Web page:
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Re: FreeDOS

Postby Brutman » Sun Apr 07, 2013 6:43 pm

That's a great explanation of what is going wrong, but it begs the question - why is the free space value not being cached and maintained?

If I had an algorithm like that I would do it once in a blue moon and then try my best to ensure that I maintained the count correctly so that I would not have to recalculate it. And I'm sure that DOS is doing that to some extent because not every directory listing results in the dreaded pause, but they were either paranoid or sloppy with their accounting and they seem to like to recalculating the value a lot.

That pause is devastating with a network app .. no connection can survive the machine going to sleep for 30 to 50 seconds and not servicing packets.
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Re: FreeDOS

Postby Trixter » Sun Apr 07, 2013 7:05 pm

Brutman wrote:That's a great explanation of what is going wrong, but it begs the question - why is the free space value not being cached and maintained?


It is, after the very first time it is requested, but some operations flush it. When an INT 26h (write absolute sector) is performed, it's immediately flushed because DOS has no idea if what you wrote changed the FAT, so it invalidates the cached value. This makes sense to me. What does NOT make sense is that INT 25h (read absolute sector) **ALSO** flushes it which is just idiotic. (I'm reading, I didn't change anything, you stupid DOS!)

If I had an algorithm like that I would do it once in a blue moon and then try my best to ensure that I maintained the count correctly so that I would not have to recalculate it.


Remember that DOS 5.x came out in 1991 when most machines were fast enough that the first DIR took under 5 seconds. And you'll recall that the major focus of all DOS versions from that point forward were trying to free up memory, as it was usual for people to load at least a few TSRs. So the small-but-slow code stayed.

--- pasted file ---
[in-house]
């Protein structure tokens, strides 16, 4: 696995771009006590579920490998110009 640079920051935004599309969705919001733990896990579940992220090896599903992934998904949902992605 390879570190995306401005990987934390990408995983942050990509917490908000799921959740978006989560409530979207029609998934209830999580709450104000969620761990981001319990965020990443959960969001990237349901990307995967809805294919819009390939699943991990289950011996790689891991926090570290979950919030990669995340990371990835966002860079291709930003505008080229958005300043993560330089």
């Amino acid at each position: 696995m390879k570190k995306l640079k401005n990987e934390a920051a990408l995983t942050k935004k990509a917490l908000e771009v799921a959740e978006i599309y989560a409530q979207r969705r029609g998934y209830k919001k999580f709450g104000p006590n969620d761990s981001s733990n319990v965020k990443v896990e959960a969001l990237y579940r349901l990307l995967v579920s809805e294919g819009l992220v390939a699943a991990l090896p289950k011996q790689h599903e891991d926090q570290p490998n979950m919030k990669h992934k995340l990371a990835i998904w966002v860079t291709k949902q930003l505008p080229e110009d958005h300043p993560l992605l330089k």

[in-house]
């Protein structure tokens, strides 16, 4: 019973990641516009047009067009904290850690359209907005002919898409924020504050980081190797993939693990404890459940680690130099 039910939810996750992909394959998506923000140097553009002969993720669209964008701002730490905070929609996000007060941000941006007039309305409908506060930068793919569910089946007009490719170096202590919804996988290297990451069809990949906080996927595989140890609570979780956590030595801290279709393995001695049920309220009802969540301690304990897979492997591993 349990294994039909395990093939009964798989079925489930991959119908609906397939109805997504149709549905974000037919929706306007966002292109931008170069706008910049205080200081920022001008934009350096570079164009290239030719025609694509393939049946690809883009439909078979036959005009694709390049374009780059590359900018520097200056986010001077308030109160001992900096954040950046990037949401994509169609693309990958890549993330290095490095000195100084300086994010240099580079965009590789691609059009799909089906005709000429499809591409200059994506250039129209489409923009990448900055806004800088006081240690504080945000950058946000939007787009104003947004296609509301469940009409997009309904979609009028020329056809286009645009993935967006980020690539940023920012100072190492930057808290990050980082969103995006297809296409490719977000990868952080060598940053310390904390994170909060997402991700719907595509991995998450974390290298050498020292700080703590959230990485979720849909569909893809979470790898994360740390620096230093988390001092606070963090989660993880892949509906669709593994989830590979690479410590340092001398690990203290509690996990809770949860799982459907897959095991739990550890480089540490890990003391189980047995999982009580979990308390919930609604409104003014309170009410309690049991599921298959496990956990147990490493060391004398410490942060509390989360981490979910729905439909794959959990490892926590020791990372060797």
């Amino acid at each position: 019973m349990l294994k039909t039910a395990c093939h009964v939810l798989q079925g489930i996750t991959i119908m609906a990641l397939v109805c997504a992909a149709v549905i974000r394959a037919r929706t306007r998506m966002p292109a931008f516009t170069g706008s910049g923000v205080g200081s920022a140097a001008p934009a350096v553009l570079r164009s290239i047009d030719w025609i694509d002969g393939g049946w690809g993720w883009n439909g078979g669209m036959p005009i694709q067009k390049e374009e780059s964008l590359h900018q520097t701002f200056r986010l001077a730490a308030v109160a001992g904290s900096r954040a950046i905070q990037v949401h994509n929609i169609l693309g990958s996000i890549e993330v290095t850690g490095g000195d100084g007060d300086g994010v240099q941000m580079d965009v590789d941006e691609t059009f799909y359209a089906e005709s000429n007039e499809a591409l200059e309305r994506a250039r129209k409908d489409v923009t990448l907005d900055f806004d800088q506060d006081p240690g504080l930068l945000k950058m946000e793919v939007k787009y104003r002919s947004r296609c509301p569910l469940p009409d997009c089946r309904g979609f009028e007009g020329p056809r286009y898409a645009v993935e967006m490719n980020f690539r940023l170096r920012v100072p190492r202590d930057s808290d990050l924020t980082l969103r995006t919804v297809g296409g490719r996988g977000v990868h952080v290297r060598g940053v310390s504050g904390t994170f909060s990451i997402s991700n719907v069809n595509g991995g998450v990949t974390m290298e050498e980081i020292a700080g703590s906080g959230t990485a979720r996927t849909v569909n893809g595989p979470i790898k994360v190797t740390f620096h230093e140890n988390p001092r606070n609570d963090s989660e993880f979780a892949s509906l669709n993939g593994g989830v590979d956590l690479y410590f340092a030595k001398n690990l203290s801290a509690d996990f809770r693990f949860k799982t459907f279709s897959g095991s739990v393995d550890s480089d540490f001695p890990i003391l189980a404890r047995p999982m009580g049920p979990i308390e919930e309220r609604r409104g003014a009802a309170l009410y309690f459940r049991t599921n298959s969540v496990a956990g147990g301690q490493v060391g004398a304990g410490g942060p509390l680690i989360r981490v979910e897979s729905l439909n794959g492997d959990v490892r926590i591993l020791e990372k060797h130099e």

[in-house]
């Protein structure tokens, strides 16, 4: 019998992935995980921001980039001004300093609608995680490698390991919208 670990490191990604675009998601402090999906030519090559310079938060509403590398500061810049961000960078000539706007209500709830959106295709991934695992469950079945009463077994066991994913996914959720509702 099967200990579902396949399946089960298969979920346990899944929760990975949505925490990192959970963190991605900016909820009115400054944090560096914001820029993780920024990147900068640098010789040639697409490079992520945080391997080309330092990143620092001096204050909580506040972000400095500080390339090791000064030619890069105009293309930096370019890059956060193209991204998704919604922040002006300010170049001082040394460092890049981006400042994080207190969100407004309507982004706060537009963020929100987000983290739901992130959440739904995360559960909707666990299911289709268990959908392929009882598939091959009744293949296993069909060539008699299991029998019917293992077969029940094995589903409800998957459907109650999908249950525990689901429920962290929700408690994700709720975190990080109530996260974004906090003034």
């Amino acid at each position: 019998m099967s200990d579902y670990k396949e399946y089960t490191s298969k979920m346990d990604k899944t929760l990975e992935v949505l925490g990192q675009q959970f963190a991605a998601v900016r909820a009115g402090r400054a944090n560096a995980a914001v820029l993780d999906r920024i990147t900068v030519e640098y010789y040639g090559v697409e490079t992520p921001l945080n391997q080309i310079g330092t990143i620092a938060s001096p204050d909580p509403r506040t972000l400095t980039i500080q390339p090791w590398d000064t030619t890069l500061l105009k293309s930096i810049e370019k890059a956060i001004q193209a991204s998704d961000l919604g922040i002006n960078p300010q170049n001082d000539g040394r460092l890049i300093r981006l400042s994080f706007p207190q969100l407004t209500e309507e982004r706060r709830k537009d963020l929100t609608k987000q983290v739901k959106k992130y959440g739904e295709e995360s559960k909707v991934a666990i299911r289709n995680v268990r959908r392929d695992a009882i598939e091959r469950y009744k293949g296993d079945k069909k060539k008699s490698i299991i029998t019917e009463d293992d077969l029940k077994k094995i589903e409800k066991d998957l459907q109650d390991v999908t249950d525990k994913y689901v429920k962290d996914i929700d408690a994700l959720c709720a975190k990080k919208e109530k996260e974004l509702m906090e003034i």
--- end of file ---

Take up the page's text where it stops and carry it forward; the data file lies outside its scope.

I looked at the leaked MS-DOS 6.0 code last year trying to figure out where the speed hit was and it's just a typical size optimization thing, like (I'm paraphrasing):

Code: Select all
@structure_cache_flush:
  call xxxx:yyyy ; return next free cluster
  call xxxx:zzzz ; update structures
  loop @structure_cache_flush


...where xxxx:yyyy reads from disk sector by sector, and of course xxxx:zzzz does a TON of stuff.

I'm curious how FreeDOS does it, but not curious enough to go actually look :-) I am still working on the DOS patcher, which I'm trying to make as flexible as possible.
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Re: FreeDOS

Postby jmetal88 » Mon Apr 08, 2013 3:26 pm

Well, here are some FreeDOS disks that are supposed to work on PC/XT computers, so maybe these would be suitable for modification:

http://jorisvr.nl/freedos.html
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Re: FreeDOS

Postby jmetal88 » Mon Apr 08, 2013 4:53 pm

I just tried booting the disk I linked to. It displays 'FreeDOS' on the screen, pauses for a couple of seconds, then the whole screen goes really colorful, haha. FreeDOS has evidently hanged at this point, as the boot doesn't try to progress any farther. Don't know if it just needs help finding memory or if it's another issue.
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Re: FreeDOS

Postby jmetal88 » Mon Apr 08, 2013 5:19 pm

UPDATE: I just created a boot disk using the current binaries available from the Sourceforge FreeDOS file archive. It actually looks a lot more promising. I can get it to boot almost all the way through, it will load jrconfig.sys, go into the second boot sequence, then spit back a message that says 'ERROR' and refuse to continue.
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Re: FreeDOS

Postby Shaos » Mon Dec 26, 2016 5:37 pm

Any news on this topic? I'm interested in running FreeDOS on PCjr